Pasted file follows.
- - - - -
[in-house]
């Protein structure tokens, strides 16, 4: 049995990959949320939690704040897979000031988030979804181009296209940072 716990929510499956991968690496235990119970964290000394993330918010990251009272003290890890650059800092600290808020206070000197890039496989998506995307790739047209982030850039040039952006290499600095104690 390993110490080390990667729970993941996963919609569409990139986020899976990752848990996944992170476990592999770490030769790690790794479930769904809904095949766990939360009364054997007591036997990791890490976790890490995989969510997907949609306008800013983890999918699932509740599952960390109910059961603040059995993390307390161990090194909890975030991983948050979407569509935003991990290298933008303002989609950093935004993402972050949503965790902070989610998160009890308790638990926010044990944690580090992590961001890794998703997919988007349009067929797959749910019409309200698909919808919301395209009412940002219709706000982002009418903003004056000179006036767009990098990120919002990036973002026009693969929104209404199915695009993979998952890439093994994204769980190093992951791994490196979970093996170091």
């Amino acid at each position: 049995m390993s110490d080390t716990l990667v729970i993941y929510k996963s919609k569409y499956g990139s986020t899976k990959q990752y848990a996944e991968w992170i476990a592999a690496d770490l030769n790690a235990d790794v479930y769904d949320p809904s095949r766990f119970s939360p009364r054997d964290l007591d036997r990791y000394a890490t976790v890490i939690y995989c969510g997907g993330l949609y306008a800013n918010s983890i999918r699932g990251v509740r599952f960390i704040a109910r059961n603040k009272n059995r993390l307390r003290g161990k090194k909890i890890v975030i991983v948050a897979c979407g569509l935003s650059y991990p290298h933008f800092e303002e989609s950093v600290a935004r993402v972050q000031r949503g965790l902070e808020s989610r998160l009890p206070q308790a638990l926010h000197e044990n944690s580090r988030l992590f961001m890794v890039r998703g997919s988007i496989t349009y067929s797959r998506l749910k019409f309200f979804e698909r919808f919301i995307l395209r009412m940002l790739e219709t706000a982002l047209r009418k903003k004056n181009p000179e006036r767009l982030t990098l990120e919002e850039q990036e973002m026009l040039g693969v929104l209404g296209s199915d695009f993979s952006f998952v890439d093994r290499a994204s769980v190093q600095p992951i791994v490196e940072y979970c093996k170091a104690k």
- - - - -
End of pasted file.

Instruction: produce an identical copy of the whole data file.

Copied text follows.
[in-house]
């Protein structure tokens, strides 16, 4: 049995990959949320939690704040897979000031988030979804181009296209940072 716990929510499956991968690496235990119970964290000394993330918010990251009272003290890890650059800092600290808020206070000197890039496989998506995307790739047209982030850039040039952006290499600095104690 390993110490080390990667729970993941996963919609569409990139986020899976990752848990996944992170476990592999770490030769790690790794479930769904809904095949766990939360009364054997007591036997990791890490976790890490995989969510997907949609306008800013983890999918699932509740599952960390109910059961603040059995993390307390161990090194909890975030991983948050979407569509935003991990290298933008303002989609950093935004993402972050949503965790902070989610998160009890308790638990926010044990944690580090992590961001890794998703997919988007349009067929797959749910019409309200698909919808919301395209009412940002219709706000982002009418903003004056000179006036767009990098990120919002990036973002026009693969929104209404199915695009993979998952890439093994994204769980190093992951791994490196979970093996170091």
């Amino acid at each position: 049995m390993s110490d080390t716990l990667v729970i993941y929510k996963s919609k569409y499956g990139s986020t899976k990959q990752y848990a996944e991968w992170i476990a592999a690496d770490l030769n790690a235990d790794v479930y769904d949320p809904s095949r766990f119970s939360p009364r054997d964290l007591d036997r990791y000394a890490t976790v890490i939690y995989c969510g997907g993330l949609y306008a800013n918010s983890i999918r699932g990251v509740r599952f960390i704040a109910r059961n603040k009272n059995r993390l307390r003290g161990k090194k909890i890890v975030i991983v948050a897979c979407g569509l935003s650059y991990p290298h933008f800092e303002e989609s950093v600290a935004r993402v972050q000031r949503g965790l902070e808020s989610r998160l009890p206070q308790a638990l926010h000197e044990n944690s580090r988030l992590f961001m890794v890039r998703g997919s988007i496989t349009y067929s797959r998506l749910k019409f309200f979804e698909r919808f919301i995307l395209r009412m940002l790739e219709t706000a982002l047209r009418k903003k004056n181009p000179e006036r767009l982030t990098l990120e919002e850039q990036e973002m026009l040039g693969v929104l209404g296209s199915d695009f993979s952006f998952v890439d093994r290499a994204s769980v190093q600095p992951i791994v490196e940072y979970c093996k170091a104690k």